We're delighted to introduce you today to our new awareness representative - Abbie Stapleton - who lives in Cambridgshire. Abbie experienced symptoms for 10 years before she was finally diagnosed with endometriosis in May 2019. She's passionate about raising awareness of endometriosis and driving change for the 1.5million with the condition in the UK. Read on to find out more.
Abbie - thanks so much for coming on board as an awareness representative! Could you tell us a little bit about yourself and your journey with endometriosis?
I’m Abbie, 25 years old and live in Cambridgeshire with my husband and cat Luna. I am the owner of the blog and Instagram Cheerfully Live (@cheerfullylive). I was diagnosed with Endometriosis in May 2019 after deep-infiltrating and severe disease was seen on my MRI scan. I had experienced symptoms and pain for 10 years before I received my diagnosis. Many times I was told that my pain was “normal”, “just something as a woman I had to go through”, that I had “a low pain threshold” and was even once asked “are you sure you’re not over-exaggerating?”. I went through many years of trialling different hormonal contraceptives and painkillers. Once I’d been diagnosed, I went on to have Endometriosis excision surgery with a specialist consultant, colo-rectal and urology teams in December 2020, where it was confirmed that the tissue removed was definitely Endometriosis. Since then I’ve been on the long and rocky journey of recovery, where I’ve noticed a significant difference in my pain, which has been amazing! I still live in a degree of pain from nerve damage from Endometriosis and my other conditions, but it’s been much easier to manage post surgery.
What drives you to raise awareness of endometriosis?
It took 10 years for me to get a diagnosis of Endometriosis and in that time, it had spread and attached to many of my organs, causing debilitating chronic pain and symptoms that meant I had to leave my job as a nurse in the NHS. I lost so much of my confidence and felt like I lost my identity, it was a very lonely and isolating experience. It shouldn’t take on average 8 years to get a diagnosis, this is not okay. I speak about Endometriosis, so that more people may understand what Endometriosis is, that it is a whole body disease and encourage people to advocate for themselves when they feel something isn’t right with their bodies! I also raise awareness so that people understand that they are never alone - there is an amazing community of people who have Endometriosis and we are all here to support you!
What are your hopes for the future in terms of seeing change to the way endometriosis is viewed by society?
I hope that in the future there will be more knowledge and understanding from primary healthcare services such as GPs and A&E professionals, so that they’ll be able to notice when someone might be presenting with Endometriosis, therefore leading to quicker diagnosis times. I also hope that society will realise that it is a whole body disease, not just a bad period - this disease can affect every organ in the body and it can cause huge damage if left for many years without treatment. We need to know that it is okay and very important to talk about taboo topics such as periods, infertility, sex, pleasure and intimacy. With conversation, attitudes shift and change is made!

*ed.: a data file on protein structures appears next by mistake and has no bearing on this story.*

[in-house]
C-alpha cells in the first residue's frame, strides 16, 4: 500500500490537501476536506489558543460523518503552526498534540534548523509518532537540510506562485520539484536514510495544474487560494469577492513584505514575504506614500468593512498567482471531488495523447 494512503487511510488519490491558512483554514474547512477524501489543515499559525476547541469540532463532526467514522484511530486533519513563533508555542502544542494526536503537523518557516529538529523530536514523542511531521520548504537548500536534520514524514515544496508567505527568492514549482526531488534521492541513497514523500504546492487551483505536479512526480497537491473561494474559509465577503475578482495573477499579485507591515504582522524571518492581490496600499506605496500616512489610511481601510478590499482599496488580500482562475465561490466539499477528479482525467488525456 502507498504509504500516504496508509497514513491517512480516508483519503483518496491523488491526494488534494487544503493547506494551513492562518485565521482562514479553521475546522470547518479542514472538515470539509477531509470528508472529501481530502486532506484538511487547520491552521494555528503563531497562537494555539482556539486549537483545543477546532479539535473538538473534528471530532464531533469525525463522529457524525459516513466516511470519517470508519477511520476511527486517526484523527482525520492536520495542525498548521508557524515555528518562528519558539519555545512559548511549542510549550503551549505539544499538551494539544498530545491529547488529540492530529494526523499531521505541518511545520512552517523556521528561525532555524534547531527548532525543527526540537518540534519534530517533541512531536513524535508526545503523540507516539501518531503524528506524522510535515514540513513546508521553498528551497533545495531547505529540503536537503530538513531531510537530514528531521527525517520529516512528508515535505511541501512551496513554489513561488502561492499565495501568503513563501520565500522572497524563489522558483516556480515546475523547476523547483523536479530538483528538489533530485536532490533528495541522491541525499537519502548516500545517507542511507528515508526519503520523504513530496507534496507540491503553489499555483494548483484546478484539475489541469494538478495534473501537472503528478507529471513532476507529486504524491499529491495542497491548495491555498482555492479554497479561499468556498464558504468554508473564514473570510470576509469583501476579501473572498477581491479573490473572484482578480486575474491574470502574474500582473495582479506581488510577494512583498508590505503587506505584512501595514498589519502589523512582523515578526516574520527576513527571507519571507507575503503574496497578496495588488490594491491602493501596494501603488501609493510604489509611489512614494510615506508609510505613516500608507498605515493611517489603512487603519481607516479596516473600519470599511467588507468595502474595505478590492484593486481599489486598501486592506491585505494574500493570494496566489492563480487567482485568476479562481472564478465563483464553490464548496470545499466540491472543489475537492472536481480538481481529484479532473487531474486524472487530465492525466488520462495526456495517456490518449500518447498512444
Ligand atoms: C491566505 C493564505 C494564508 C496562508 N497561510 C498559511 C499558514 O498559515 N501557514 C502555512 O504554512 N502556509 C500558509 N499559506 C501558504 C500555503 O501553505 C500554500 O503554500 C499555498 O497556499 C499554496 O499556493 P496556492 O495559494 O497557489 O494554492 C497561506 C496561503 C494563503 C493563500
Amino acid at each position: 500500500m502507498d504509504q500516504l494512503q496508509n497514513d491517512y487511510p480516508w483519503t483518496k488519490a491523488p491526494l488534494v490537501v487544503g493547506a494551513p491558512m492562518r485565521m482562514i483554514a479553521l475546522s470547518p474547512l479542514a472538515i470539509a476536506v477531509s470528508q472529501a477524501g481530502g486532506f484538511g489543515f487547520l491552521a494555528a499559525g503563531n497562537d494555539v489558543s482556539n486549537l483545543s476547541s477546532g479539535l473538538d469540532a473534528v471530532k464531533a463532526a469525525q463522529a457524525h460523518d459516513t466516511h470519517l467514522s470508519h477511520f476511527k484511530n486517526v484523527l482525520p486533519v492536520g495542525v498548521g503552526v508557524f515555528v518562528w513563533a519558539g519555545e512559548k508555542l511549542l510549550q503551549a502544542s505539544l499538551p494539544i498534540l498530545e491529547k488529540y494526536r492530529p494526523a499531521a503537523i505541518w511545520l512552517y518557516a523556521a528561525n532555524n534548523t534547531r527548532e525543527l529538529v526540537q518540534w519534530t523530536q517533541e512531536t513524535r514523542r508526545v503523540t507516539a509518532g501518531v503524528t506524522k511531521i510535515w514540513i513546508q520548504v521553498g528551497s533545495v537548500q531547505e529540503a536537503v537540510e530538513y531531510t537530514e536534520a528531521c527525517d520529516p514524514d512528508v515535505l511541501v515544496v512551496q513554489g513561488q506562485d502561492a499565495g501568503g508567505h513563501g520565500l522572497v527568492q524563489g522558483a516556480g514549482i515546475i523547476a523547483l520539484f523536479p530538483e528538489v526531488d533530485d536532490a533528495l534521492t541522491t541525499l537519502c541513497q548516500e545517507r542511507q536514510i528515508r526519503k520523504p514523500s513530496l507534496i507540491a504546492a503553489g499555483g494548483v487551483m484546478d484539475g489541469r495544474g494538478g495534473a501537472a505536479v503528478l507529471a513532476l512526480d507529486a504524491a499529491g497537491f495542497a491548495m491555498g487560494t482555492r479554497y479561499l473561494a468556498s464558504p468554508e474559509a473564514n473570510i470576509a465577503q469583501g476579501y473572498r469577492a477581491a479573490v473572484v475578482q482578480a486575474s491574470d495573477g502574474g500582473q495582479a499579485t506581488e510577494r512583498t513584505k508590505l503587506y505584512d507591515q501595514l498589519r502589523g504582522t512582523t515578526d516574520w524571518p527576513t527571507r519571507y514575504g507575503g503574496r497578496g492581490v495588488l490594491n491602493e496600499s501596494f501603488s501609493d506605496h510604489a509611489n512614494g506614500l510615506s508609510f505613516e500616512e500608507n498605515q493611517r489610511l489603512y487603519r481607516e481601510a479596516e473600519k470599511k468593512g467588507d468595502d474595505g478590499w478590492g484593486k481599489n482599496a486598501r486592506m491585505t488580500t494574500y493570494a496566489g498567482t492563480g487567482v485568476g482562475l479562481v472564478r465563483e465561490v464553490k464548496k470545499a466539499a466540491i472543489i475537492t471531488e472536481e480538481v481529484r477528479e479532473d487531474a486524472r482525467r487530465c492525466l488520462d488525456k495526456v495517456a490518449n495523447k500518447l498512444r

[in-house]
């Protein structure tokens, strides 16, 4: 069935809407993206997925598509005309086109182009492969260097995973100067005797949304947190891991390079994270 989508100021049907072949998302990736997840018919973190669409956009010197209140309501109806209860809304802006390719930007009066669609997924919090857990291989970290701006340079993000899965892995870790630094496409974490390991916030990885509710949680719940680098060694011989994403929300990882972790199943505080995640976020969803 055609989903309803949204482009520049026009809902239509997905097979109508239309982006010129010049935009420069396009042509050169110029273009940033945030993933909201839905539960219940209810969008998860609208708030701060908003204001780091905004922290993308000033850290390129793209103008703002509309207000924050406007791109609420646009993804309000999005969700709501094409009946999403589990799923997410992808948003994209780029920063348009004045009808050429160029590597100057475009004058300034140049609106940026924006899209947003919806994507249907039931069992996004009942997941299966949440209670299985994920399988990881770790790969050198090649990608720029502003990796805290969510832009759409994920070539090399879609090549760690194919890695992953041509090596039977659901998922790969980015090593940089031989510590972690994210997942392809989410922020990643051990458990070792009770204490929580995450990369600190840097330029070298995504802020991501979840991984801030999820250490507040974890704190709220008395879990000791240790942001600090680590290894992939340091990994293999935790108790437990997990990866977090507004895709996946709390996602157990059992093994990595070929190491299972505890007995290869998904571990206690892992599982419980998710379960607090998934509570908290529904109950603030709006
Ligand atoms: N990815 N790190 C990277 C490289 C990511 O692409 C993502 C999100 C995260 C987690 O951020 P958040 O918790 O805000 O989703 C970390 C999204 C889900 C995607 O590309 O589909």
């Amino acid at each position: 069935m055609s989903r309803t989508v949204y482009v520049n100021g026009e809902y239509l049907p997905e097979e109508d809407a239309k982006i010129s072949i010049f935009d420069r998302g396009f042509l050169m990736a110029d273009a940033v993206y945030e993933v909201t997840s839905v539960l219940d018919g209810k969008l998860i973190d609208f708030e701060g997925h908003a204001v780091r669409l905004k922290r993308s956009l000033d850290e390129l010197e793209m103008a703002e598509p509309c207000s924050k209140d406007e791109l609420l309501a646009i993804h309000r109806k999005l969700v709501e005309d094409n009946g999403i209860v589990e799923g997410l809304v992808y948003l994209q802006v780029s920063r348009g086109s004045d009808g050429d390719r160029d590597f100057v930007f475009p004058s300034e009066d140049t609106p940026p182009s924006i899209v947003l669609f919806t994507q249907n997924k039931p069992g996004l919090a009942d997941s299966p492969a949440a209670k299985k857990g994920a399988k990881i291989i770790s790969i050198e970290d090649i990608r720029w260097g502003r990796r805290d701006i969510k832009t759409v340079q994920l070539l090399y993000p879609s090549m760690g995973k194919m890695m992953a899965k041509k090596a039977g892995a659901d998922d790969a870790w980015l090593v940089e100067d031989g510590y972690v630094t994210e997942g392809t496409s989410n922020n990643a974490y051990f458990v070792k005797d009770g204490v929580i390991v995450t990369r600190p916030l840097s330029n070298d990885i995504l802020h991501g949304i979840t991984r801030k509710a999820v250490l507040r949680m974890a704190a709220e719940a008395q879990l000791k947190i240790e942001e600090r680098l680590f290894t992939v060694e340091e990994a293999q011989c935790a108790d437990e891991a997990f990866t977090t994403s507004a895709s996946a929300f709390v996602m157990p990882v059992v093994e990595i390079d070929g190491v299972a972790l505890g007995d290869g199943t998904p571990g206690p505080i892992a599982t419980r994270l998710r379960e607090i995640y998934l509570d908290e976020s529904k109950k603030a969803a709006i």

You've spoken very openly about your relationship and the impact endometriosis has had on that (catch a video with Abbie and her husband below). What advice would you have for anyone who may be concerned to talk to their partner about their condition?
I want to start off by saying, I completely understand the impact that Endometriosis can have on relationships. It can bring up a lot of difficult topics like painful sex, infertility or trying to conceive, debilitating pain and your ability to work/do household tasks. I’m a huge advocate of having open and honest conversations with your partner about everything and anything. The more you are able to be honest, the more your partner will be able to understand what you are going through! Set aside some time to sit down together with no distractions, talk about your feelings, thoughts, fears, concerns, the good things and the challenges (if it’s easier, both write down what you want to say beforehand). Make sure you both have time to share what you want to say, actively listen to your partner and validate them by encouraging them to share their real feelings and thanking them for being honest with you. Remember that your partner loves you despite your conditions and most of the time they will want to do what they can to support you. Another thing I suggest is knowing your partner's love language (this is the way that they most feel loved e.g. receiving gifts, physical touch, quality time, acts of service and words of affirmation), this will enable you to make sureyou are showing love to your partner in the way that they most feel loved and really helps them to know that you do appreciate them! This helped me and partner keep the spark alive and know that we were investing in our marriage, even if we couldn’t have sex for a period of time, due to the pain.
You always seem to be so positive despite the pain you go through - what advice do you have for anyone struggling to stay positive, especially during the lockdown and with surgeries being cancelled?
Firstly, know that it’s okay to have bad days, weeks, months. We can’t be positive all of the time and the most important piece of advice I can give you is to feel your feelings. On days when i’m struggling, I find doing things that bring me little moments of joy really helpful - this can be something simple like getting some fresh air, eating your favourite food, talking to a friend, writing in your journal or connecting/getting support from people in the Endometriosis community. Keep advocating for yourself, speaking to your doctors and asking for help when you need it!